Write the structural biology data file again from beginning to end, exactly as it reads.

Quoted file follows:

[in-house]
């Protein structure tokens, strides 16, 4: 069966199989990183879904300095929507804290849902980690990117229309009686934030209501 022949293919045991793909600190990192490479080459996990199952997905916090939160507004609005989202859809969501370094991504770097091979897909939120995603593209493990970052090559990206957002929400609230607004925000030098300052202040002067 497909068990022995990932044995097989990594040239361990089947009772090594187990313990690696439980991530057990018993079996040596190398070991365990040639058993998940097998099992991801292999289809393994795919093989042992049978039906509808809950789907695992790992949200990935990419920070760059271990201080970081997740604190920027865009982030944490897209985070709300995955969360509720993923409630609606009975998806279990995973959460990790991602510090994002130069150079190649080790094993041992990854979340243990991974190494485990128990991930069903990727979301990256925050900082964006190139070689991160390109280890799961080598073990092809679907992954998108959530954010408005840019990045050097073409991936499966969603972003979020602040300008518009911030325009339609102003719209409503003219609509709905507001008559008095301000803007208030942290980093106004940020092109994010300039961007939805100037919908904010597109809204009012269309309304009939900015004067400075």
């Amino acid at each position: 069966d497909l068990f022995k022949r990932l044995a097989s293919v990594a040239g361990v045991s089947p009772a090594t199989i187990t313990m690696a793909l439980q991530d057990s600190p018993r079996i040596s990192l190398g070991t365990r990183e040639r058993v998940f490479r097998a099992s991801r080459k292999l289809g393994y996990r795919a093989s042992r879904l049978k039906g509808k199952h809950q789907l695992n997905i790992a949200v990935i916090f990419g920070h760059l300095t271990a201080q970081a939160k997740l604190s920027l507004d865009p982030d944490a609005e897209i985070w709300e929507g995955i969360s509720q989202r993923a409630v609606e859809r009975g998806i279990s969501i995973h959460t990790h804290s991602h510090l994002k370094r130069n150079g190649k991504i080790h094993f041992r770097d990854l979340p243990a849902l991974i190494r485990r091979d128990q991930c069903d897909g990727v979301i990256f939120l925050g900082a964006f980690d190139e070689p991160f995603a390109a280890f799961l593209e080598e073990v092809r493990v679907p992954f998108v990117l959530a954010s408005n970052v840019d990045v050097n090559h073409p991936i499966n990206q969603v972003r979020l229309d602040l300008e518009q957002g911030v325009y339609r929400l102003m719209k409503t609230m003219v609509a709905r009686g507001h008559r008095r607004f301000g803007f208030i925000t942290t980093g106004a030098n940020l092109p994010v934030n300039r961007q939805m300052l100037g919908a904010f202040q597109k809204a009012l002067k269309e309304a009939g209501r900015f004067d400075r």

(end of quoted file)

[in-house]
């Protein structure tokens, strides 16, 4: 069966199989990183879904300095929507804290849902980690990117229309009686934030209501 022949293919045991793909600190990192490479080459996990199952997905916090939160507004609005989202859809969501370094991504770097091979897909939120995603593209493990970052090559990206957002929400609230607004925000030098300052202040002067 497909068990022995990932044995097989990594040239361990089947009772090594187990313990690696439980991530057990018993079996040596190398070991365990040639058993998940097998099992991801292999289809393994795919093989042992049978039906509808809950789907695992790992949200990935990419920070760059271990201080970081997740604190920027865009982030944490897209985070709300995955969360509720993923409630609606009975998806279990995973959460990790991602510090994002130069150079190649080790094993041992990854979340243990991974190494485990128990991930069903990727979301990256925050900082964006190139070689991160390109280890799961080598073990092809679907992954998108959530954010408005840019990045050097073409991936499966969603972003979020602040300008518009911030325009339609102003719209409503003219609509709905507001008559008095301000803007208030942290980093106004940020092109994010300039961007939805100037919908904010597109809204009012269309309304009939900015004067400075």
């Amino acid at each position: 069966d497909l068990f022995k022949r990932l044995a097989s293919v990594a040239g361990v045991s089947p009772a090594t199989i187990t313990m690696a793909l439980q991530d057990s600190p018993r079996i040596s990192l190398g070991t365990r990183e040639r058993v998940f490479r097998a099992s991801r080459k292999l289809g393994y996990r795919a093989s042992r879904l049978k039906g509808k199952h809950q789907l695992n997905i790992a949200v990935i916090f990419g920070h760059l300095t271990a201080q970081a939160k997740l604190s920027l507004d865009p982030d944490a609005e897209i985070w709300e929507g995955i969360s509720q989202r993923a409630v609606e859809r009975g998806i279990s969501i995973h959460t990790h804290s991602h510090l994002k370094r130069n150079g190649k991504i080790h094993f041992r770097d990854l979340p243990a849902l991974i190494r485990r091979d128990q991930c069903d897909g990727v979301i990256f939120l925050g900082a964006f980690d190139e070689p991160f995603a390109a280890f799961l593209e080598e073990v092809r493990v679907p992954f998108v990117l959530a954010s408005n970052v840019d990045v050097n090559h073409p991936i499966n990206q969603v972003r979020l229309d602040l300008e518009q957002g911030v325009y339609r929400l102003m719209k409503t609230m003219v609509a709905r009686g507001h008559r008095r607004f301000g803007f208030i925000t942290t980093g106004a030098n940020l092109p994010v934030n300039r961007q939805m300052l100037g919908a904010f202040q597109k809204a009012l002067k269309e309304a009939g209501r900015f004067d400075r």